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Managing customer communications is a significant driver for improving customer satisfaction and increasing lifetime customer value in an organization. Yet, it remains under the radar within many businesses, despite its increasing importance in driving digital transformation within the enterprise.

Customer communications management (CCM) solutions are entering a fourth stage of evolution, where early-stage technology, like machine learning or intelligent processing, is being leveraged to further automate and advance business-critical (i.e., revenue-driven), interactive (or service-oriented), and marketing communications. This evolution will expand the interest of CCM within the enterprise and raise the level of integration required across business functions and information technology (IT) systems.

Worldwide companies spend more than one billion dollars each year on CCM solutions and services. Therefore, knowing which stage of communications maturity you are at today will help you utilize your investment in CCM more effectively and prepare you to augment it with artificial intelligence (AI) and innovation accelerators.

The first step for effectively managing communications across the customer journey is to adopt consistent practices around CCM investments and to optimize processes based on organizational priorities. This is best accomplished by considering the five dimensions of CCM, which contribute to the larger strategy of digital transformation: vision, people, process, technology, and customer experience initiatives.

IDC research shows that the marketing department is often responsible for the CCM budget and initiatives, but marketing may lack the necessary operational view required to fully understand the complex interactions in which CCM platforms are evolving to support.

A Look at the IDC MaturityScape for Customer Communications Management

This holistic view of customer communications—and the supporting processes that are required to achieve it—is the focus of IDC's Customer Communications Management MaturityScape. It is intended to help key stakeholders of CCM initiatives to evaluate their current CCM capabilities within their organizations and identify the next significant steps to align these CCM initiatives with the strategic goals of the broader enterprise.

Our maturity model for managing customer communications describes the organizational characteristics at five levels, from ad hoc, limited exposure to one in which understanding customer behavior will be augmented with artificial intelligence (AI) solutions.

IDC's Customer Communications Management MaturityScape outlines the 5 stages of organizational capabilities to deliver seamless experiences and encourage further customer engagement.
  • Ad Hoc: The customer experience is very poor and one-sided. It is driven purely from the organization's point of view. Ad hoc correspondence is not standardized, branding is inconsistent, and electronic communications are sporadic and unreliable. Customers are often forced to call or email the company to get additional information.
  • Opportunistic: The business has increased visibility into CCM activities, but it remains functionally siloed to marketing efforts. The customer has a more consistent experience with branding but receives communications that primarily promote business goals. Customers can typically get additional information via at least one online channel, but customer inquiry response is labor-intensive and response times are often long.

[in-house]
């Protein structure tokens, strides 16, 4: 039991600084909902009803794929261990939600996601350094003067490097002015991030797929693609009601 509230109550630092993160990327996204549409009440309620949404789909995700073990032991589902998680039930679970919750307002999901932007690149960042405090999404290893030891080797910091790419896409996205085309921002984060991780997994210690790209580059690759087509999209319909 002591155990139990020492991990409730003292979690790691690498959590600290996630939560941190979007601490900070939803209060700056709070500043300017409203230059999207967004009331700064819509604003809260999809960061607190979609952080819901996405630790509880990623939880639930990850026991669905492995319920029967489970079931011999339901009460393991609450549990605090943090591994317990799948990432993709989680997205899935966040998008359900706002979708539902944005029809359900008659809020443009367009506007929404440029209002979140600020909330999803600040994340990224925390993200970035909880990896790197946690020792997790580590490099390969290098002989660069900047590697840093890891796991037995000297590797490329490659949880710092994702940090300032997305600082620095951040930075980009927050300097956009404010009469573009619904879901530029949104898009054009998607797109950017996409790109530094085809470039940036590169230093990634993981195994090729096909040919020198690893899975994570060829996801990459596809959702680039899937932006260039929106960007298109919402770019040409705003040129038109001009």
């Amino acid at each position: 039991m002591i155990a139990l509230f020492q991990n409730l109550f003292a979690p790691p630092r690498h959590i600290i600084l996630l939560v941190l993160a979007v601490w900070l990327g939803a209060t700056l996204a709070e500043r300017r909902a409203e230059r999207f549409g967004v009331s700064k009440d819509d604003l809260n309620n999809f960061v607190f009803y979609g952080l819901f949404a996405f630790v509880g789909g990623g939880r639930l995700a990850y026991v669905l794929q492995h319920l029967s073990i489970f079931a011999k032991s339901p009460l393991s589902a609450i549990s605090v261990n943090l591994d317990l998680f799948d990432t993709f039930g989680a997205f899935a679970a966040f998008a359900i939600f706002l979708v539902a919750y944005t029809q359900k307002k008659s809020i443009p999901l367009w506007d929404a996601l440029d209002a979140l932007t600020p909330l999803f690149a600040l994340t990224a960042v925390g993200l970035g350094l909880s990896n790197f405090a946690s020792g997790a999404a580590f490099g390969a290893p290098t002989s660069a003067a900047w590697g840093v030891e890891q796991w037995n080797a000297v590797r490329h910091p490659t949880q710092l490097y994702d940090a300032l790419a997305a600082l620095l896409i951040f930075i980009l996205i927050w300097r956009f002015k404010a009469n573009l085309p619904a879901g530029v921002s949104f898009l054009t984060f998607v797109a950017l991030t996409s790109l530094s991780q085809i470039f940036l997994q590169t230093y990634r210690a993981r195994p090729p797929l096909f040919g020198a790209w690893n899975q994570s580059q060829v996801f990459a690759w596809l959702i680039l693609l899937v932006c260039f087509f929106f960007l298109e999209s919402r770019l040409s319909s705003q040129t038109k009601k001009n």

• Repeatable: At this stage, leadership understands the cost and complexities of effective outbound communications for engaging customer experiences. Access points have been standardized between channels, and customers have multiple options for making inquiries. Workflow automation improves customer response time, and integration between CCM and customer relationship management (CRM) platforms ensure better accuracy.
  • Managed: Customers have a consistent experience across all channels, with functionality and interactivity optimized to each channel's capabilities. Real-time data feeds and analytics of customer activity are incorporated into the customer experience to provide immediacy and recommended options based on strategic objectives. Automated CCM workflow encompasses content approval and extends to mobile devices.
  • Optimized: Customer experience is conversational, with rapid response to issues, timely updates, and interactive engagement. Customers can seamlessly switch between channels while maintaining conversational context, as all previous information is available across the organization.
Each dimension contributes to an organization's ability to progress from one stage to the next, achieving a higher level of CCM maturity. At each stage, the organization develops greater skills and competencies within each dimension (vision, people, process, technology, and customer experience).

Today, organizations are focused on optimizing processes and improving customer engagement. As CCM continues to be influenced by innovative technologies, it is vital for organizations to evaluate the role that digital communications can have on business transformation and the ultimate future of work. This maturity model provides a framework for that evaluation.

Marci Maddox is the Research Manager for IDC's Enterprise Content Strategies program and is responsible for content workflow and content technologies research. She has 15 years of experience working with content and process applications at companies like OpenText and IBM and has helped clients realize the future of AI, IoT, and cloud benefits. Follow her on Twitter at @idcmarci or visit